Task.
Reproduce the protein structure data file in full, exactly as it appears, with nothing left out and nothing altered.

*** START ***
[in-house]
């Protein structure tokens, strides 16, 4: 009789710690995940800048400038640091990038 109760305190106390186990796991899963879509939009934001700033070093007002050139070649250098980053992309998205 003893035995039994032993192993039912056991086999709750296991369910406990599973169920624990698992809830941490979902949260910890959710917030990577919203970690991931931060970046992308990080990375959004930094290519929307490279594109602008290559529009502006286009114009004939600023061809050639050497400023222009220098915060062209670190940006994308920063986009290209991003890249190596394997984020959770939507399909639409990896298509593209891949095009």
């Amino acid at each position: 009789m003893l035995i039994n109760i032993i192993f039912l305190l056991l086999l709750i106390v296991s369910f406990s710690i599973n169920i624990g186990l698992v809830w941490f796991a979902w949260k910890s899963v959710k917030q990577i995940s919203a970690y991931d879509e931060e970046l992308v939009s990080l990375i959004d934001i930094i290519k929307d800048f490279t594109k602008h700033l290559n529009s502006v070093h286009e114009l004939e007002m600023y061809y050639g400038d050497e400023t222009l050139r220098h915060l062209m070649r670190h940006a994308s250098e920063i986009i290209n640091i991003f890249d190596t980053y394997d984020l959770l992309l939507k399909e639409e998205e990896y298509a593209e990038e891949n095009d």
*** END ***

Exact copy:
[in-house]
């Protein structure tokens, strides 16, 4: 009789710690995940800048400038640091990038 109760305190106390186990796991899963879509939009934001700033070093007002050139070649250098980053992309998205 003893035995039994032993192993039912056991086999709750296991369910406990599973169920624990698992809830941490979902949260910890959710917030990577919203970690991931931060970046992308990080990375959004930094290519929307490279594109602008290559529009502006286009114009004939600023061809050639050497400023222009220098915060062209670190940006994308920063986009290209991003890249190596394997984020959770939507399909639409990896298509593209891949095009």
């Amino acid at each position: 009789m003893l035995i039994n109760i032993i192993f039912l305190l056991l086999l709750i106390v296991s369910f406990s710690i599973n169920i624990g186990l698992v809830w941490f796991a979902w949260k910890s899963v959710k917030q990577i995940s919203a970690y991931d879509e931060e970046l992308v939009s990080l990375i959004d934001i930094i290519k929307d800048f490279t594109k602008h700033l290559n529009s502006v070093h286009e114009l004939e007002m600023y061809y050639g400038d050497e400023t222009l050139r220098h915060l062209m070649r670190h940006a994308s250098e920063i986009i290209n640091i991003f890249d190596t980053y394997d984020l959770l992309l939507k399909e639409e998205e990896y298509a593209e990038e891949n095009d």